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Baghdad Car Bomb Kills Nine In Shi'ite Area

The site of one of the April 6 bomb blasts in Baghdad.
BAGHDAD (Reuters) -- A car bomb has killed nine people and wounded 20 in the Shi'ite Kadhimiya district of northwest Baghdad, police said, a day after seven car bombs killed 37 people across the Iraqi capital.

The latest attack struck an area where one of Shi'ite Islam's holiest shrines is located. Targeting Shi'ite areas such as Kadhimiya to stoke sectarian tension has been a favorite tactic of Sunni Islamist Al-Qaeda, although no one claimed responsibility for the bombing.

Eyewitnesses told Reuters Television that the mother of a 7-month-old baby died in the blast and the father was critically wounded when the explosion struck the front of their car.

"The father was badly burned. We don't know whether he will survive or not. We took the baby out of the car, but we don't know what to do with him," said an eyewitness who gave his name as Asaad Raad, holding the child in his arms.

"This child lost a mother and a father. What else can I say?"

Violence has fallen dramatically in Iraq in the past year, but Al-Qaeda and other insurgents have shown themselves still capable of launching frequent bomb attacks.

U.S. and Iraqi officials blamed the April 6 series of bombings -- an apparently coordinated strike -- on Al-Qaeda militants.

But a senior Iraqi intelligence source, who declined to be named, said there was evidence the bombs could be the work of the militant Badr Organization, the armed wing of the Islamic Supreme Council of Iraq (ISCI).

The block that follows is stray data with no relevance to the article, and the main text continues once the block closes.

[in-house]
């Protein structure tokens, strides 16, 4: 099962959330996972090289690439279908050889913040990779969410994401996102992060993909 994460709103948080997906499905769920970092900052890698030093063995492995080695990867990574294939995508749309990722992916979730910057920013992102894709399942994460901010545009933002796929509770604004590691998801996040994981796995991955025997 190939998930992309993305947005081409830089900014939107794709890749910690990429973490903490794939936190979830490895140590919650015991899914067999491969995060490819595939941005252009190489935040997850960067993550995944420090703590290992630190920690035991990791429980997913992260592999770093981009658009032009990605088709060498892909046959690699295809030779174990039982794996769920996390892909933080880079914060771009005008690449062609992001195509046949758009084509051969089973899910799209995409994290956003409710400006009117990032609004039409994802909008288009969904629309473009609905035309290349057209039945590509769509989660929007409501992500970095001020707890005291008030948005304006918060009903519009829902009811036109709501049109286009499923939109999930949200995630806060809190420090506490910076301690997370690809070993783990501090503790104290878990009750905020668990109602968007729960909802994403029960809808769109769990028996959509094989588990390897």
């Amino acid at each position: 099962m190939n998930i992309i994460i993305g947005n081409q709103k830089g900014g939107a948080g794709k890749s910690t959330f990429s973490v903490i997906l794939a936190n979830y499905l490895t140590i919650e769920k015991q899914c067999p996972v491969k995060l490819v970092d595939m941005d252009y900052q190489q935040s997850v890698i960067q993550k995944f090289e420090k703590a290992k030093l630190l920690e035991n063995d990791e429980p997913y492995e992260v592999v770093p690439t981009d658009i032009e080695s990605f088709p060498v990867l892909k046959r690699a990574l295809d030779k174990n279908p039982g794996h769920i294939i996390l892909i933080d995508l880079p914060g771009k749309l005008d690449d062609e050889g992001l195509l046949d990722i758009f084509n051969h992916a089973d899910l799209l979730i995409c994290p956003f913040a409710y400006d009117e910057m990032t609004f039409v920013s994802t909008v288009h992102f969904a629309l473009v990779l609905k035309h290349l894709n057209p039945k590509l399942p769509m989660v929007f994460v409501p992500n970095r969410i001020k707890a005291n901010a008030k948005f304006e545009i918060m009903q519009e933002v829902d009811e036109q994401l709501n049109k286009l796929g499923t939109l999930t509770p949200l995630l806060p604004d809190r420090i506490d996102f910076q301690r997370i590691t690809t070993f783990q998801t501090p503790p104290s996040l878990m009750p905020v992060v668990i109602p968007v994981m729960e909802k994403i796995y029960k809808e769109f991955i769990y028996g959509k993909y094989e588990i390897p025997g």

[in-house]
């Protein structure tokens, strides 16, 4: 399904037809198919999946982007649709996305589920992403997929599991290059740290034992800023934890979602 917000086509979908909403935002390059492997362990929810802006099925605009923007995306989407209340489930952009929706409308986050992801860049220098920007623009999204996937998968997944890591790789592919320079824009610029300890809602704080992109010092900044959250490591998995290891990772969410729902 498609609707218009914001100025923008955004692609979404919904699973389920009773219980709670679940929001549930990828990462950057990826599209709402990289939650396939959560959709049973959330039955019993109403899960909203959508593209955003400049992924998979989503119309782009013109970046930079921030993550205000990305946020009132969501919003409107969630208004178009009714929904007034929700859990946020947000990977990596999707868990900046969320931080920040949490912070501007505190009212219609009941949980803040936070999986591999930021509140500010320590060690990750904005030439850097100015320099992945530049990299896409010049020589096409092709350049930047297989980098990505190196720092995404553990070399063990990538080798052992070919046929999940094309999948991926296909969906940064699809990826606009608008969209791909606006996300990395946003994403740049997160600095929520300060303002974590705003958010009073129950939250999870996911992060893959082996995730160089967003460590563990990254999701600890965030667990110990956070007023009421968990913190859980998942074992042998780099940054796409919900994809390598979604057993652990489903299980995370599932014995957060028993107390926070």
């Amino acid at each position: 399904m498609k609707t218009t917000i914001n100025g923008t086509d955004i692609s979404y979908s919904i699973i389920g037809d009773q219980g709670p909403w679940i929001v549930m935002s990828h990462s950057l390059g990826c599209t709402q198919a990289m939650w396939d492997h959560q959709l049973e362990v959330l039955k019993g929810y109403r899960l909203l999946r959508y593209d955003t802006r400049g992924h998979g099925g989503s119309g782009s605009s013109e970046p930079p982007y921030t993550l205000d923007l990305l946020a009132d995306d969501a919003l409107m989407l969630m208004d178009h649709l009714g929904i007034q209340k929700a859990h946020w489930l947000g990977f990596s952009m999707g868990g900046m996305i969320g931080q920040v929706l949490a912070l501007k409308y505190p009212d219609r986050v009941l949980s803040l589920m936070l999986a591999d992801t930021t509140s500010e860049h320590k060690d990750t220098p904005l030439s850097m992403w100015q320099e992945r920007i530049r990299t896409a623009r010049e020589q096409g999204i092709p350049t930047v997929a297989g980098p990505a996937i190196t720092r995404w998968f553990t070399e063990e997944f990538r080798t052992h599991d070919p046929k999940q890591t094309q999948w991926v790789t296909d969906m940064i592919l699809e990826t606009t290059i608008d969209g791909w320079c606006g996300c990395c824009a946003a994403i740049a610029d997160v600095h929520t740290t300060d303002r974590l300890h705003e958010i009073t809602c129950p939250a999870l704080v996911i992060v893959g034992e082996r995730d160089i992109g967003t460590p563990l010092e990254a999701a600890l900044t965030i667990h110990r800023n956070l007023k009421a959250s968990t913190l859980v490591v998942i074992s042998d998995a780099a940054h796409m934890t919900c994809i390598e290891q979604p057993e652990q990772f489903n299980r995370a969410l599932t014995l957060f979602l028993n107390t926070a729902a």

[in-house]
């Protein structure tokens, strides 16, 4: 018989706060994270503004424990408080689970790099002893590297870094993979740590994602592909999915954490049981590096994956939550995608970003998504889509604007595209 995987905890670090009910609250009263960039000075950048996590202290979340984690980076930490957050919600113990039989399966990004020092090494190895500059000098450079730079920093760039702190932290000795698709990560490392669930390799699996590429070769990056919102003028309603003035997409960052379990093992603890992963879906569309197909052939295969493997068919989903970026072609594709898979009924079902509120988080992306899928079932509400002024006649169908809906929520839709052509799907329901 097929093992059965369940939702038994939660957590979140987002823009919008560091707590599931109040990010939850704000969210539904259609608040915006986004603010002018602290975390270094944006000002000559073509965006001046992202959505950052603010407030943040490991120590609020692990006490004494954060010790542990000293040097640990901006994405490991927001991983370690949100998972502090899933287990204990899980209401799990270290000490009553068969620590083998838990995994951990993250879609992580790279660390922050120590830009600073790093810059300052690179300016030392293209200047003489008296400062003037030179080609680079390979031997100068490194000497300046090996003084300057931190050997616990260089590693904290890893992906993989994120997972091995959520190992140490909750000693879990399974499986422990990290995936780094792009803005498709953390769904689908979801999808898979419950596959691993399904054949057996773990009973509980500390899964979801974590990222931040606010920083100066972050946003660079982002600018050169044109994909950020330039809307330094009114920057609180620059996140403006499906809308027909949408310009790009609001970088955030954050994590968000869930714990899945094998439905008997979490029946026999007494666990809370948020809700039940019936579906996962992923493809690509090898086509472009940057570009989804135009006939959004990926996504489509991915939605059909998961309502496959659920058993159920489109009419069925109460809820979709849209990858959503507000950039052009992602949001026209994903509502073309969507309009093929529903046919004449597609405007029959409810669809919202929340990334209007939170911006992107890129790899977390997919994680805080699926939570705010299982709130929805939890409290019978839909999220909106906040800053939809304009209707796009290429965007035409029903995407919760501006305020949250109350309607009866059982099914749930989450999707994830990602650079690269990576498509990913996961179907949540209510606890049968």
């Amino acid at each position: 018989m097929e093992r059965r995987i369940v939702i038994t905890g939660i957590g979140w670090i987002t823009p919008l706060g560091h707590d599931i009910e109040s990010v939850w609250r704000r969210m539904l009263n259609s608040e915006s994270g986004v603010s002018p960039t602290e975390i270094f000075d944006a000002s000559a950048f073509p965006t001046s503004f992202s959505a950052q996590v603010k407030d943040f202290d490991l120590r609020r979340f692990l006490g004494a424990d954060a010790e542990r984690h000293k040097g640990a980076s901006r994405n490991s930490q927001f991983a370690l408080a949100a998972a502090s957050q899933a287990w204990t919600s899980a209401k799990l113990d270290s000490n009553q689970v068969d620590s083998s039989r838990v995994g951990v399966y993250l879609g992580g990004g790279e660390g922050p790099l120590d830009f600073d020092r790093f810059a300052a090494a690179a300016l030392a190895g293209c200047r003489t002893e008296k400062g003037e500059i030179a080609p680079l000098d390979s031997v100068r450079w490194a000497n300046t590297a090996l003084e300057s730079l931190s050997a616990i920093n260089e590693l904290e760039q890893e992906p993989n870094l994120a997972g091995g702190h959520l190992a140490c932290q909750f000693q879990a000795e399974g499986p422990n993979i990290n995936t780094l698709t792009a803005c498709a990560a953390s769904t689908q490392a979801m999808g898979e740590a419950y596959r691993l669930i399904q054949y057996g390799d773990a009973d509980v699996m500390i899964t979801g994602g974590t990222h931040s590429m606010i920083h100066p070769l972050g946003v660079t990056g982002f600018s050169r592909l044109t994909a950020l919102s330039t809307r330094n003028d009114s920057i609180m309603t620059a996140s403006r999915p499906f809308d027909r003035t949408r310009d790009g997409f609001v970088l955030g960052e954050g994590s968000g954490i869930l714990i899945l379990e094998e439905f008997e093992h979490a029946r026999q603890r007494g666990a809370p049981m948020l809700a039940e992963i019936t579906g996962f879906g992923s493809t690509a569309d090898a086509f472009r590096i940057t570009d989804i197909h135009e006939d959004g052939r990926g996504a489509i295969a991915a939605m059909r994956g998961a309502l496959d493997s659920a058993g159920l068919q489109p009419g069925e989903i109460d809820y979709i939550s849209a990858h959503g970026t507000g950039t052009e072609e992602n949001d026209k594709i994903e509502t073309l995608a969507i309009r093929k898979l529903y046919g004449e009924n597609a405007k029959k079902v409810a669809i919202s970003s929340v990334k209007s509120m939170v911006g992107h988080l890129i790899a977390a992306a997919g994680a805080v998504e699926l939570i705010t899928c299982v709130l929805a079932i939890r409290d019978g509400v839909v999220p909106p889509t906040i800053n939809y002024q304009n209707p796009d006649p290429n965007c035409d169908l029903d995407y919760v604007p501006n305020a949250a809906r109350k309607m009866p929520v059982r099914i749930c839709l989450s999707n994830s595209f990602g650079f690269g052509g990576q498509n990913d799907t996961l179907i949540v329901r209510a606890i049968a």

The ISCI is allied to Prime Minister Nuri al-Maliki's Al-Dawah party in parliament, but the two have become somewhat estranged.

Dawah trounced the ISCI in local elections in January after a campaign in which Maliki sought credit for increasing security and called for national unity. ISCI by contrast pushed overtly religious themes and called for an autonomous Shi'ite south.

Maliki's strong showing gave him some momentum ahead of a national election at the end of the year.

The intelligence source said the authorities had received intelligence 10 days earlier that Badr militants might set off bombs across Baghdad to send out a message that Maliki's government is not delivering on security as it claims.

But national security adviser Muwaffaq al-Rubayi, asked if the bombings could be the work of the Badr Organization instead of Al-Qaeda, replied: "All the…[finger]prints of Al-Qaeda were there."